The recent passing of the state budget by the Governor and legislature signals a shift in public policy from a previous decade of CSU budget cuts and student fee increases. Below are some key victories:
Proposed Student Unit Caps Defeated
Earlier this year, Governor Jerry Brown released a proposal to charge college students “the full cost of instruction” if they exceeded a specified cap on the amount of course units that they could take. For CSU students who exceeded these unit caps, this would have resulted in having to pay $1,116 for every 3-unit semester class, or $744 for every 3-unit quarter class that they still needed to take.
After lobbying legislators throughout the state and gathering thousands of letters from CSU students stating their opposition to Governor Brown’s proposed unit caps, all of our hard work to stop the unit caps has paid off!
Governor Brown’s proposal to cap the amount of course units students can take before charging them out-of-state tuition rates was not included in his 2013-2014 State Budget May Revise, with the Governor’s budget revise stating:
“To improve student success, the Governor’s Budget proposed capping the number of units students can take while receiving a state General Fund subsidy at UC, CSU, and the community colleges. Given concerns that were raised, the Administration is withdrawing the proposal for this year and focusing on alternative incentives to increase cost‑effectiveness.” [emphasis added]
And with the passage of the state budget, we can now officially confirm that the unit caps proposal has been removed and defeated!
This is the second time such a proposal has been defeated since it had originally emerged in the fall of 2012 as a fee proposal by the CSU Board of Trustees. It is a testament to student power and our ability to collectively organize that we have continued to succeed in preventing the implementation of proposals that would unfairly punish students who are struggling to graduate. This victory also demonstrates the importance of involving students and faculty in identifying real solutions to graduating on time, rather than relying on proposals that seek to scapegoat and punish students who struggle to graduate under conditions created by state budget cuts. We’d like to thank all the students, faculty and state legislators that worked to prevent yet another barrier to graduation.
Renewed Commitment for CSU Funding, with No Tuition Increases
In addition to the victory against the unit caps, the state budget includes a $125 million in additional funding for both UC and CSU, with the Governor stating his commitment to increase funding for UC & CSU by an additional 5% in 2014/15 and an additional 4% for the next two subsequent years.
And as part of his commitment for additional funding to UC & CSU, Brown has requested that both the UC & CSU systems freeze tuition rates, with no planned fee increases for these upcoming years.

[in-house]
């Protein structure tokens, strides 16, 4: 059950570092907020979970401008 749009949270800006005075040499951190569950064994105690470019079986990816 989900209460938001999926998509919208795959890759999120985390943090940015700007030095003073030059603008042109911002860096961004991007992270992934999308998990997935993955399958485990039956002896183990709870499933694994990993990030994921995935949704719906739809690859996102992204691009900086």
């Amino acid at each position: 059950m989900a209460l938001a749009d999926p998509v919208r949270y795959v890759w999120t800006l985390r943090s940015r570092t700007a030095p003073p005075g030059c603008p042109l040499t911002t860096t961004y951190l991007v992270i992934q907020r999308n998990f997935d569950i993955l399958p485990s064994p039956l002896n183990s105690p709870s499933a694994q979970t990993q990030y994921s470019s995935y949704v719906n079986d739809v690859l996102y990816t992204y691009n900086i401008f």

Passage of “Middle Class Scholarship” Legislation Creates 40% Tuition Rollback For Many CSU Students, Starting in 2014/15
We must commend State Assembly Speaker John Perez for his success in the recent passage of the “Middle Class Scholarship” bill included with the state budget. The Middle Class Scholarship will slash student fees for UC & CSU students by up to 40% for families making under $100,000 a year and 10% for families making under $150,000 a year. The funding needed to do this will come from the general fund revenue generated from Proposition 39, which was passed in last November’s election to close a corporate tax loophole that only benefited out-of-state corporations.
With CSU students currently paying $5,472 a year in student fees, this legislation will lower student fees to $3,283 for those with families making under $100,000. Financial aid from this legislation will go into effect starting in the 2014-2015 academic year.
The reinvesting in public higher education that we are starting to see is a direct result of years of student organizing and protests that have finally started to turn the tide in renewing the state’s commitment to funding public higher education. From years of mass demonstrations, walkouts and acts of civil disobedience, to the mobilization to pass legislation such as Proposition 30, students have been instrumental in making funding for public higher education a central issue for California.
We are starting to see the beginning of a commitment to reinvest in public higher education, but we must keep in mind that since 2002, CSU has experienced over $1 billion in budget cuts, as well as a 283% increase in student fees. In order to truly reclaim the People’s University, we must continue to organize to roll back tuition and ensure that the funding that CSU receives goes where it’s needed—into class instruction and student services. So let us celebrate our victories and continue to organize for more!